Plant the seedlings 24 inches apart in an area of your garden where they will receive full sun.

    Water frequently — when the soil becomes dry — and add mulch.

    Fertilize the swan plant three times during the season, using a liquid fertilizer.



    I too have found that it’s really difficult to transplant any of the milkweed species.

    Yet and annoyingly the ‘Blood flowers’ are spreading seeds all round the garden. No doubt into the neighbour’s gardens and elsewhere into the neighbourhood as well – and the seeds all seem to spring up and grow with vigour.

    In fact the Blood flowers have no spread so much that they have become a weed, we are having to pull them out.



    I totally second what scootercat says. We have a ‘wasteland’ at the side of our house after many trees were downed and left lying, and it is now totally covered with swan plants that have blown there from my many swan plant areas. I also have to dig them out of paths and our gravel driveway. They have grown in front of the 2 caravans we have got and we can’t even get in the doors! I have found that the seeds from last year’s plants seem to sit all winter and spring up in spring and summer. Very few come up straight away, they seem to need the colder weather and then they go mad. I have thousands upon thousands of self seeded swan plants now, I will never need to buy any more seeds or plants. And this is after ruthlessly removing all the swan plants in inconvenient places. I too, would advise just flinging them around the area you want them, after all, that’s what nature does when the seeds emerge from their pods. I had very little success in growing them myself so I prefer to leave it to nature now. Remember that the birds will get some, in my case, the many free range chickens, but not even 100 of them feeding could get rid of all the seeds we get. If I had been told this when I started planting swan plants in 2013 I wouldn’t have believed I would get to this stage, but it didn’t take long at all and if I left them, the whole acre around the farmhouse would be overtaken with swan plants.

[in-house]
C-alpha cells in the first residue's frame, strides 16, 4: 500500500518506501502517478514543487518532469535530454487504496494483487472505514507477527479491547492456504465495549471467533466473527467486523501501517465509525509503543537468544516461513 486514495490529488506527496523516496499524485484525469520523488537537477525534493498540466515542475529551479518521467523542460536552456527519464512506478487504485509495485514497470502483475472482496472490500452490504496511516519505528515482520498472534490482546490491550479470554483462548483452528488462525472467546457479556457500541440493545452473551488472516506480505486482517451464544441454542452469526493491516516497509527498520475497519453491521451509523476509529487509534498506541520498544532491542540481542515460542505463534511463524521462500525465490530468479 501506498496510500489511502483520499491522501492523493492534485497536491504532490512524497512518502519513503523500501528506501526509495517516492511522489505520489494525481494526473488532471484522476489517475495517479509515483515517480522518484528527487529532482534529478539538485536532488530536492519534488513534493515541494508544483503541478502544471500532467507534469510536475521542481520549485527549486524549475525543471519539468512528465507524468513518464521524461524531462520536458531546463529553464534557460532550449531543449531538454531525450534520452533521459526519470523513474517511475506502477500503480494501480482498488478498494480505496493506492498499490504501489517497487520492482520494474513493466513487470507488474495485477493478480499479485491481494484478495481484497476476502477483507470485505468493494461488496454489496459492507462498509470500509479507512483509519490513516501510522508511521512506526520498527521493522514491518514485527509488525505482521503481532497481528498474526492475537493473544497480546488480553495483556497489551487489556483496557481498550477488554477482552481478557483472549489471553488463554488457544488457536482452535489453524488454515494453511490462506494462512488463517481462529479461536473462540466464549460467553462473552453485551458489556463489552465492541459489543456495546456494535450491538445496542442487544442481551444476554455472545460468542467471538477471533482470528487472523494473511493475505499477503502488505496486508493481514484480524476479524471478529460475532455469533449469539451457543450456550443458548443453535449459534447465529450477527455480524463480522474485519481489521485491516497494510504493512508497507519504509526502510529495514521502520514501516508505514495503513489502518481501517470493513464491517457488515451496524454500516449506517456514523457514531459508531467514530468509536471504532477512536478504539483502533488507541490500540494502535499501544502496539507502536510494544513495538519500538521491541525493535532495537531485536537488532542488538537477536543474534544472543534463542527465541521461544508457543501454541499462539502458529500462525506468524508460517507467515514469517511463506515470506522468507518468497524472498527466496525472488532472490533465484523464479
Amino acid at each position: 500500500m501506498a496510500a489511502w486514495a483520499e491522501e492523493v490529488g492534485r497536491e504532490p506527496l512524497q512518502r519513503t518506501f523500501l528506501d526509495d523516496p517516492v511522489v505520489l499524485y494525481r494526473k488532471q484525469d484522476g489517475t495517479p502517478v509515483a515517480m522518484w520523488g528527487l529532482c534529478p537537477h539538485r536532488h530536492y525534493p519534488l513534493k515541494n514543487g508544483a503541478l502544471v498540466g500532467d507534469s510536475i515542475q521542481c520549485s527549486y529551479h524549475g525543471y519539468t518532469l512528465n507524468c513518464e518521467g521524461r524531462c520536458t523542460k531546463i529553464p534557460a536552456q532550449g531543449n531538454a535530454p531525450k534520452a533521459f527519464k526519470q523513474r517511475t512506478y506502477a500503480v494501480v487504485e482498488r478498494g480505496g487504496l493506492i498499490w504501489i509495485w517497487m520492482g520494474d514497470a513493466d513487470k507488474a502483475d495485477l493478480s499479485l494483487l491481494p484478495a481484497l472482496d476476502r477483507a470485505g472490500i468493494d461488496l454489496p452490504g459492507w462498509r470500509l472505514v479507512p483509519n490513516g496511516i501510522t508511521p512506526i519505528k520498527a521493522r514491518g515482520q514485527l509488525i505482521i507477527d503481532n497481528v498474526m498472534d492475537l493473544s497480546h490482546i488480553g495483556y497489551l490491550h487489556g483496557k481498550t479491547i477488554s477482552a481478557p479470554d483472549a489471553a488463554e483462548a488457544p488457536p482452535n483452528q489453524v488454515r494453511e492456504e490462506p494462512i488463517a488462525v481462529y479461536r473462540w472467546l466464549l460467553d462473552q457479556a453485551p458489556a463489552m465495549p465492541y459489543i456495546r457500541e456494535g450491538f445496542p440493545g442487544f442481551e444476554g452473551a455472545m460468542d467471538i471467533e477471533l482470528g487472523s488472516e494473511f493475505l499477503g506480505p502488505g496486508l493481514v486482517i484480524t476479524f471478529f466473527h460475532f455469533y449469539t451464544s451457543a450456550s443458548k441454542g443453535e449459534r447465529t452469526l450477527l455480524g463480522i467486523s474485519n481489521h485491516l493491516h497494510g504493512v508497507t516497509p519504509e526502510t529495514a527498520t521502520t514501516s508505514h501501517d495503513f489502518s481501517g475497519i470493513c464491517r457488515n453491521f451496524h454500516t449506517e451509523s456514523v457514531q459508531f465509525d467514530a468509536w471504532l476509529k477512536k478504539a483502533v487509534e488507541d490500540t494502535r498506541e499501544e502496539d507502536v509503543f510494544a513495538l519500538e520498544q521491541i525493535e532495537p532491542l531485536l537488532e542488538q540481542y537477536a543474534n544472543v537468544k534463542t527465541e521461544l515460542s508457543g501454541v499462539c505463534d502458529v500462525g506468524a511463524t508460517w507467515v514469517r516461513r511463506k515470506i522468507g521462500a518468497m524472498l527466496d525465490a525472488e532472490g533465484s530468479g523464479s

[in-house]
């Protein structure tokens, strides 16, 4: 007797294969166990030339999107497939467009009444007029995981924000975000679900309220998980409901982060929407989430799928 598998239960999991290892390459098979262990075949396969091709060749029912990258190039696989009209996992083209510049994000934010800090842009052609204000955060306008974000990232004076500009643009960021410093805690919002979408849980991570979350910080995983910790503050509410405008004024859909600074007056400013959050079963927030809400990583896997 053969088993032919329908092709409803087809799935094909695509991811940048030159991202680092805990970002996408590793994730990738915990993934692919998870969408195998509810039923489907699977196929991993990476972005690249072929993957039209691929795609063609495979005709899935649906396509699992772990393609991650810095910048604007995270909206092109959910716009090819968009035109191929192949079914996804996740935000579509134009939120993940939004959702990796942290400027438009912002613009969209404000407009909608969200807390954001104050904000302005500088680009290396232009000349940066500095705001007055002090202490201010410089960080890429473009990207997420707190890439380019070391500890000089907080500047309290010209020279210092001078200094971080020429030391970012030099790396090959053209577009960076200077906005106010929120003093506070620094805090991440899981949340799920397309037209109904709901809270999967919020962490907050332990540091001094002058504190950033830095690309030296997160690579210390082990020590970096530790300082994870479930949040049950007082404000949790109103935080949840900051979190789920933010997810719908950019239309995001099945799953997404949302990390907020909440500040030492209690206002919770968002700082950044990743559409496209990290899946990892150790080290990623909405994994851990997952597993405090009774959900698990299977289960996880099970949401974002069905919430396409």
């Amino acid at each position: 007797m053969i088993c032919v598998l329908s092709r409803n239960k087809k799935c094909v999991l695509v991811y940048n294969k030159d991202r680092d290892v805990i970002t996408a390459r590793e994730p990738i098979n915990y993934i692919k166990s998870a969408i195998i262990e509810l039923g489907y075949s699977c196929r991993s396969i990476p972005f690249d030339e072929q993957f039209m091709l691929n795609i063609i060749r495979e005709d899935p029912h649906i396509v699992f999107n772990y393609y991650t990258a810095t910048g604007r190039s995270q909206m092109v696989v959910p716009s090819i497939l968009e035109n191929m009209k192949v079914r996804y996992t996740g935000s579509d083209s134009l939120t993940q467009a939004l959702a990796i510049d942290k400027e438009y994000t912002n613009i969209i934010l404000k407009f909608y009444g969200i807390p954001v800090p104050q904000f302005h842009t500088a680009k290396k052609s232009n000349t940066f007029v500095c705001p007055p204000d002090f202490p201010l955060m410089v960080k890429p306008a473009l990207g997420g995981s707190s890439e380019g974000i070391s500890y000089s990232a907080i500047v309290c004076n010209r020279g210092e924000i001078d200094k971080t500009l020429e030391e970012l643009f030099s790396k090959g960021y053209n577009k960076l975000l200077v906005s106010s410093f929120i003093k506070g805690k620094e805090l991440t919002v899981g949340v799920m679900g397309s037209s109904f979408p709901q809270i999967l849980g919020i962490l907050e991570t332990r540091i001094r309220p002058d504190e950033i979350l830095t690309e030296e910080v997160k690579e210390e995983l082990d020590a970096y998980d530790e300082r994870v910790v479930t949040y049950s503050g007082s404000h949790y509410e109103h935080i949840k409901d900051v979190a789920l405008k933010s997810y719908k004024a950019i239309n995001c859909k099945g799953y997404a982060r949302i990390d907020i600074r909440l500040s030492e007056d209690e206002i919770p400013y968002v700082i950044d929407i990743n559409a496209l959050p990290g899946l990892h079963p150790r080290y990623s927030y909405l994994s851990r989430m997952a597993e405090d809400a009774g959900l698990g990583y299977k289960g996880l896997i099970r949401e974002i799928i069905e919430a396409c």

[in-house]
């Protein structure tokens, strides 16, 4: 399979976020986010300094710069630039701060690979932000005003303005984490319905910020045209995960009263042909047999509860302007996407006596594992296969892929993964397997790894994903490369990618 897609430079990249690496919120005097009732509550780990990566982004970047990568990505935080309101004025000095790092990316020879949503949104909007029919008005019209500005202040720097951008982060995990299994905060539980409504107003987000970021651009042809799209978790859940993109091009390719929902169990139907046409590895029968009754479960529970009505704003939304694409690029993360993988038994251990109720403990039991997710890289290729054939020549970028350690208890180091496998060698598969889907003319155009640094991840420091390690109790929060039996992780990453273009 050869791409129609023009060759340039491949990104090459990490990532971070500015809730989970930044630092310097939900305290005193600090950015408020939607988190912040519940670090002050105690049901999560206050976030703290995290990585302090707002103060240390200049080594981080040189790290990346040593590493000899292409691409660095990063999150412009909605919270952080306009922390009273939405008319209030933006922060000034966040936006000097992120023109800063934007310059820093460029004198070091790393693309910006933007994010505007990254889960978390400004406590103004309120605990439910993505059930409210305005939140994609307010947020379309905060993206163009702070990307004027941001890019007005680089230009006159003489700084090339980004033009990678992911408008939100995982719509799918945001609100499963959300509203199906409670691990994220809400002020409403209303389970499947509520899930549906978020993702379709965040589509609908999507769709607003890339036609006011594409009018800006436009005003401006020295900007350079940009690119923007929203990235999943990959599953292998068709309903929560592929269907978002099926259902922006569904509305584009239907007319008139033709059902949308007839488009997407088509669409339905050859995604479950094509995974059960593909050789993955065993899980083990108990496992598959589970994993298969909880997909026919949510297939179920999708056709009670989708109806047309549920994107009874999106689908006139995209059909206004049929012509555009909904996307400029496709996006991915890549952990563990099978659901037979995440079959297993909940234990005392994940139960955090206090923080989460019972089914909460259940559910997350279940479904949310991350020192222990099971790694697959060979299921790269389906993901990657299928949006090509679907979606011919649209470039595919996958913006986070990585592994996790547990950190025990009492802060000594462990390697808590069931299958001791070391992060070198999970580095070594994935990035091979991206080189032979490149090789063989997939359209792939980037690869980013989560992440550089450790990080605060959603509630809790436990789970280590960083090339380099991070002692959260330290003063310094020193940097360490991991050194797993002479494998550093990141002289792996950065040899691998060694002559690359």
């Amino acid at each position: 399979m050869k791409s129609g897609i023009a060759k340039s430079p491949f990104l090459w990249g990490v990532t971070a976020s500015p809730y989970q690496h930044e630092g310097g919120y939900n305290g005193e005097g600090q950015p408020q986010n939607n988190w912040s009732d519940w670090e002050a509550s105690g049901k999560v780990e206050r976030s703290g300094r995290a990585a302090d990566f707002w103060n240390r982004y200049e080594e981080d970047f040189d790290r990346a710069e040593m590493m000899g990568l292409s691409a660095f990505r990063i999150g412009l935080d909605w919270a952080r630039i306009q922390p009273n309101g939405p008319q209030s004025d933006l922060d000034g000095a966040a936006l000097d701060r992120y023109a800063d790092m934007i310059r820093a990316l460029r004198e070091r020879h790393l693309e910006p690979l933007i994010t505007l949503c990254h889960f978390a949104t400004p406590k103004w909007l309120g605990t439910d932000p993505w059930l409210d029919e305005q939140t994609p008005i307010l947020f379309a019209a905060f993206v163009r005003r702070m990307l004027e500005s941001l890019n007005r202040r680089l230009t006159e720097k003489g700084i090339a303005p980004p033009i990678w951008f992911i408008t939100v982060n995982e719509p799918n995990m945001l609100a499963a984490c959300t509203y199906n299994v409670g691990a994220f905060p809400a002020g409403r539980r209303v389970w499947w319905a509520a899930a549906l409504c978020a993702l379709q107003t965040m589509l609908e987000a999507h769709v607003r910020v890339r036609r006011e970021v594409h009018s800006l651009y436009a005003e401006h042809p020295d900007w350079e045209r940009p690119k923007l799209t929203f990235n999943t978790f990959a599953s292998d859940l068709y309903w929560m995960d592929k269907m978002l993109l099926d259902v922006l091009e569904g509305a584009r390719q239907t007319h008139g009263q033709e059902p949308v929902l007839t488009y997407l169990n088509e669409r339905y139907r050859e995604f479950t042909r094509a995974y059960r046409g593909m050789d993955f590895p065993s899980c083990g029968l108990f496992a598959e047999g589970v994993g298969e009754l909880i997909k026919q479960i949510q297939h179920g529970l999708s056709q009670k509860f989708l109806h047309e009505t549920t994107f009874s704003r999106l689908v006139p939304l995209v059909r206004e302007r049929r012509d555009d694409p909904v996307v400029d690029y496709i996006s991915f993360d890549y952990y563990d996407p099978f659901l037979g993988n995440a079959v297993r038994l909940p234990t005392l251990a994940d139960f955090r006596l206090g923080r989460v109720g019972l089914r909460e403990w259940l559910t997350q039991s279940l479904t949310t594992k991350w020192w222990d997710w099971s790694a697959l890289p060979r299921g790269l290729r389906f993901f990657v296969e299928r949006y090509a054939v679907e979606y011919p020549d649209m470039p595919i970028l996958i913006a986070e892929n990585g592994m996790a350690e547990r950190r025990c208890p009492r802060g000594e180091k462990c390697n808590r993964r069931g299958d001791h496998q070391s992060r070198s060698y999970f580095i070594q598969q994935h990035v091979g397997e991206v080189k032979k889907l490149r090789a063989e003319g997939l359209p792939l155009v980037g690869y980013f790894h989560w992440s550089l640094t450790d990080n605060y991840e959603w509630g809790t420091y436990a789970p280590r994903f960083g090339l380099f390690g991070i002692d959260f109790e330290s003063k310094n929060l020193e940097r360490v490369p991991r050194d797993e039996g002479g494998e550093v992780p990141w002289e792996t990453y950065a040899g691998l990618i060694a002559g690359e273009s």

Oh, I also put buckets with flower plants in them over an area that had seeds just sitting (not that I knew that) and come spring I shifted the buckets and that is how I got the first Swan Plant Forest – I now have 5 forests.

    Although, to start me off, I germinated 12 giant swan plant seeds in those Jiffy Pots, all of which came up, one of the few seed successes I have had.



    That’s right – just fling them in a spare patch of the garden and wait. I haven’t had success with seed trays etc but have to weed them out of my paths. In my experience they can take a while to germinate, I still have them coming up from last year’s seeds that have been in the ground for a year. They like a bit of water, and they don’t like being transplanted so much. Good luck!



    Hi Chipwich,

    There is lots of information in the forum here and I’m afraid I don’t have the time to go over it. Basically, the swan plant is a weed, and if you treat it too kindly, it will turn its toes up. Plant lots of seed, scatter it everywhere and let the plant do what it wants. It will grow in cracks in concrete, it will grow wherever you DON’T want it to grow. Just don’t treat it too kindly.

    If you (or anyone) want(s) more seed, we would be happy to provide it. Send a stamped SAE to Jacqui Knight, 3 Morpeth Place, Blockhouse Bay 0600.